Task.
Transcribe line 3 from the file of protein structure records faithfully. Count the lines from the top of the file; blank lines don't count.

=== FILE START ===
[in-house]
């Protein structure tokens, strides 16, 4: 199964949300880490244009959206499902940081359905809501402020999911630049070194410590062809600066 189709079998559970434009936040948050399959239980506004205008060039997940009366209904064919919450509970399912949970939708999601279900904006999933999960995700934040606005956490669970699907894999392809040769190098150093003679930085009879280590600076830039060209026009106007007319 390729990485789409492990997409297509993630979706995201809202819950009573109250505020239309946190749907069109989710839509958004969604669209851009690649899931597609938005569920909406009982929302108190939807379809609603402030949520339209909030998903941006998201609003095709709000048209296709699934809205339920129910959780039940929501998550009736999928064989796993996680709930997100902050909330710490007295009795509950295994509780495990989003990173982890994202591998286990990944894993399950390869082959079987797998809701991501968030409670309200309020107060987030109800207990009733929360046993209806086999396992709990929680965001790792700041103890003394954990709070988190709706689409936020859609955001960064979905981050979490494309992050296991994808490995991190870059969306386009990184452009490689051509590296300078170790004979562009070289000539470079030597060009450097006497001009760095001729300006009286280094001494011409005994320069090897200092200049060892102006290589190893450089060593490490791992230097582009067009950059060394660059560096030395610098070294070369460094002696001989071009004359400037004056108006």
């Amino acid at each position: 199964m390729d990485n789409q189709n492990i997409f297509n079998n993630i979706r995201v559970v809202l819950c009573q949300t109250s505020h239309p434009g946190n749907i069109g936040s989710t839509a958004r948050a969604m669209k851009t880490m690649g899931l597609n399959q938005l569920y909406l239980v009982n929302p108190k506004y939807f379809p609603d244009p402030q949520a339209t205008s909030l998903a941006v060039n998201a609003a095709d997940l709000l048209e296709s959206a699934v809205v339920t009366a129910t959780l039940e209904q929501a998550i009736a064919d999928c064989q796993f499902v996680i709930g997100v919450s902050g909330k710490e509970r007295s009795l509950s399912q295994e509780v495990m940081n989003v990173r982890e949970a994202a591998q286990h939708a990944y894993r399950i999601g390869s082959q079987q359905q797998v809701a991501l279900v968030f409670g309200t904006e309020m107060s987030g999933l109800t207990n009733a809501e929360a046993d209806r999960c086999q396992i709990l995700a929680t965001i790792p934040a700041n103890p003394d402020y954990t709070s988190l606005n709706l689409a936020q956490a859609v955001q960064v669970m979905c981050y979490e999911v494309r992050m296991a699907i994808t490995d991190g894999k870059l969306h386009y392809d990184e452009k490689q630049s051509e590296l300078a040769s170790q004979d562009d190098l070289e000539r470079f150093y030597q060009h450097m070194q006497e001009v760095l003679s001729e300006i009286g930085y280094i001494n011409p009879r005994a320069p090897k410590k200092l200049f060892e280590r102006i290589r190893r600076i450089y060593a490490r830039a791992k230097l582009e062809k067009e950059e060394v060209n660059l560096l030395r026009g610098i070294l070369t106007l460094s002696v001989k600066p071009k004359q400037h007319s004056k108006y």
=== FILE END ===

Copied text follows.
């Amino acid at each position: 199964m390729d990485n789409q189709n492990i997409f297509n079998n993630i979706r995201v559970v809202l819950c009573q949300t109250s505020h239309p434009g946190n749907i069109g936040s989710t839509a958004r948050a969604m669209k851009t880490m690649g899931l597609n399959q938005l569920y909406l239980v009982n929302p108190k506004y939807f379809p609603d244009p402030q949520a339209t205008s909030l998903a941006v060039n998201a609003a095709d997940l709000l048209e296709s959206a699934v809205v339920t009366a129910t959780l039940e209904q929501a998550i009736a064919d999928c064989q796993f499902v996680i709930g997100v919450s902050g909330k710490e509970r007295s009795l509950s399912q295994e509780v495990m940081n989003v990173r982890e949970a994202a591998q286990h939708a990944y894993r399950i999601g390869s082959q079987q359905q797998v809701a991501l279900v968030f409670g309200t904006e309020m107060s987030g999933l109800t207990n009733a809501e929360a046993d209806r999960c086999q396992i709990l995700a929680t965001i790792p934040a700041n103890p003394d402020y954990t709070s988190l606005n709706l689409a936020q956490a859609v955001q960064v669970m979905c981050y979490e999911v494309r992050m296991a699907i994808t490995d991190g894999k870059l969306h386009y392809d990184e452009k490689q630049s051509e590296l300078a040769s170790q004979d562009d190098l070289e000539r470079f150093y030597q060009h450097m070194q006497e001009v760095l003679s001729e300006i009286g930085y280094i001494n011409p009879r005994a320069p090897k410590k200092l200049f060892e280590r102006i290589r190893r600076i450089y060593a490490r830039a791992k230097l582009e062809k067009e950059e060394v060209n660059l560096l030395r026009g610098i070294l070369t106007l460094s002696v001989k600066p071009k004359q400037h007319s004056k108006y």